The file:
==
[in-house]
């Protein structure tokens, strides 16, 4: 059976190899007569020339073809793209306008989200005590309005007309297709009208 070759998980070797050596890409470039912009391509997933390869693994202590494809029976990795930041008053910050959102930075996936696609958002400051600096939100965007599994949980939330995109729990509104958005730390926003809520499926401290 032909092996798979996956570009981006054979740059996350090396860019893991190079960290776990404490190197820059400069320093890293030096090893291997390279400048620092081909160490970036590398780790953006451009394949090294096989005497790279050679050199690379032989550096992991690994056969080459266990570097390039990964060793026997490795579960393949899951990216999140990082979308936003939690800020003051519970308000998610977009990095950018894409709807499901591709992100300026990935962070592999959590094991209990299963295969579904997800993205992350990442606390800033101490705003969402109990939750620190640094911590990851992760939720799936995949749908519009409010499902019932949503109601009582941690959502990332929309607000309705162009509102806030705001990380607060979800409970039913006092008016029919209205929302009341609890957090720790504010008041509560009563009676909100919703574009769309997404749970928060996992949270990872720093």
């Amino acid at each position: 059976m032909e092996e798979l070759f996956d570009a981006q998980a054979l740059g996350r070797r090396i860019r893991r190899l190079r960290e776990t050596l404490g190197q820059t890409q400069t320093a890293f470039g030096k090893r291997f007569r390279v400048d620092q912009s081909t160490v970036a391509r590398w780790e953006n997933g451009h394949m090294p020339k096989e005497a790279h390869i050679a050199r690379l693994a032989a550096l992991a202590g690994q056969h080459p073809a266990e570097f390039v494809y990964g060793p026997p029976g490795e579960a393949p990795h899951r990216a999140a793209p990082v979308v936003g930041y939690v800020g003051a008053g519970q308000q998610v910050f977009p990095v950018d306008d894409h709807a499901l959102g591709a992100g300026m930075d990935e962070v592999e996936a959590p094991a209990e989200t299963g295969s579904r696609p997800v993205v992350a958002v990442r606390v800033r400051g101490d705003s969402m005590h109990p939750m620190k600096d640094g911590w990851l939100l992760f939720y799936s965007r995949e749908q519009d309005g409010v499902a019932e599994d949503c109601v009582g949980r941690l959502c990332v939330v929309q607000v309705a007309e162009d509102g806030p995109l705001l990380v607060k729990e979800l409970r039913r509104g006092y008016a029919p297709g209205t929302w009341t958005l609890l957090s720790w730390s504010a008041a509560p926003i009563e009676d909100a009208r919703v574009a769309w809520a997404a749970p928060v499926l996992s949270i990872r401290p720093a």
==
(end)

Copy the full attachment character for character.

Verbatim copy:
[in-house]
């Protein structure tokens, strides 16, 4: 059976190899007569020339073809793209306008989200005590309005007309297709009208 070759998980070797050596890409470039912009391509997933390869693994202590494809029976990795930041008053910050959102930075996936696609958002400051600096939100965007599994949980939330995109729990509104958005730390926003809520499926401290 032909092996798979996956570009981006054979740059996350090396860019893991190079960290776990404490190197820059400069320093890293030096090893291997390279400048620092081909160490970036590398780790953006451009394949090294096989005497790279050679050199690379032989550096992991690994056969080459266990570097390039990964060793026997490795579960393949899951990216999140990082979308936003939690800020003051519970308000998610977009990095950018894409709807499901591709992100300026990935962070592999959590094991209990299963295969579904997800993205992350990442606390800033101490705003969402109990939750620190640094911590990851992760939720799936995949749908519009409010499902019932949503109601009582941690959502990332929309607000309705162009509102806030705001990380607060979800409970039913006092008016029919209205929302009341609890957090720790504010008041509560009563009676909100919703574009769309997404749970928060996992949270990872720093």
């Amino acid at each position: 059976m032909e092996e798979l070759f996956d570009a981006q998980a054979l740059g996350r070797r090396i860019r893991r190899l190079r960290e776990t050596l404490g190197q820059t890409q400069t320093a890293f470039g030096k090893r291997f007569r390279v400048d620092q912009s081909t160490v970036a391509r590398w780790e953006n997933g451009h394949m090294p020339k096989e005497a790279h390869i050679a050199r690379l693994a032989a550096l992991a202590g690994q056969h080459p073809a266990e570097f390039v494809y990964g060793p026997p029976g490795e579960a393949p990795h899951r990216a999140a793209p990082v979308v936003g930041y939690v800020g003051a008053g519970q308000q998610v910050f977009p990095v950018d306008d894409h709807a499901l959102g591709a992100g300026m930075d990935e962070v592999e996936a959590p094991a209990e989200t299963g295969s579904r696609p997800v993205v992350a958002v990442r606390v800033r400051g101490d705003s969402m005590h109990p939750m620190k600096d640094g911590w990851l939100l992760f939720y799936s965007r995949e749908q519009d309005g409010v499902a019932e599994d949503c109601v009582g949980r941690l959502c990332v939330v929309q607000v309705a007309e162009d509102g806030p995109l705001l990380v607060k729990e979800l409970r039913r509104g006092y008016a029919p297709g209205t929302w009341t958005l609890l957090s720790w730390s504010a008041a509560p926003i009563e009676d909100a009208r919703v574009a769309w809520a997404a749970p928060v499926l996992s949270i990872r401290p720093a």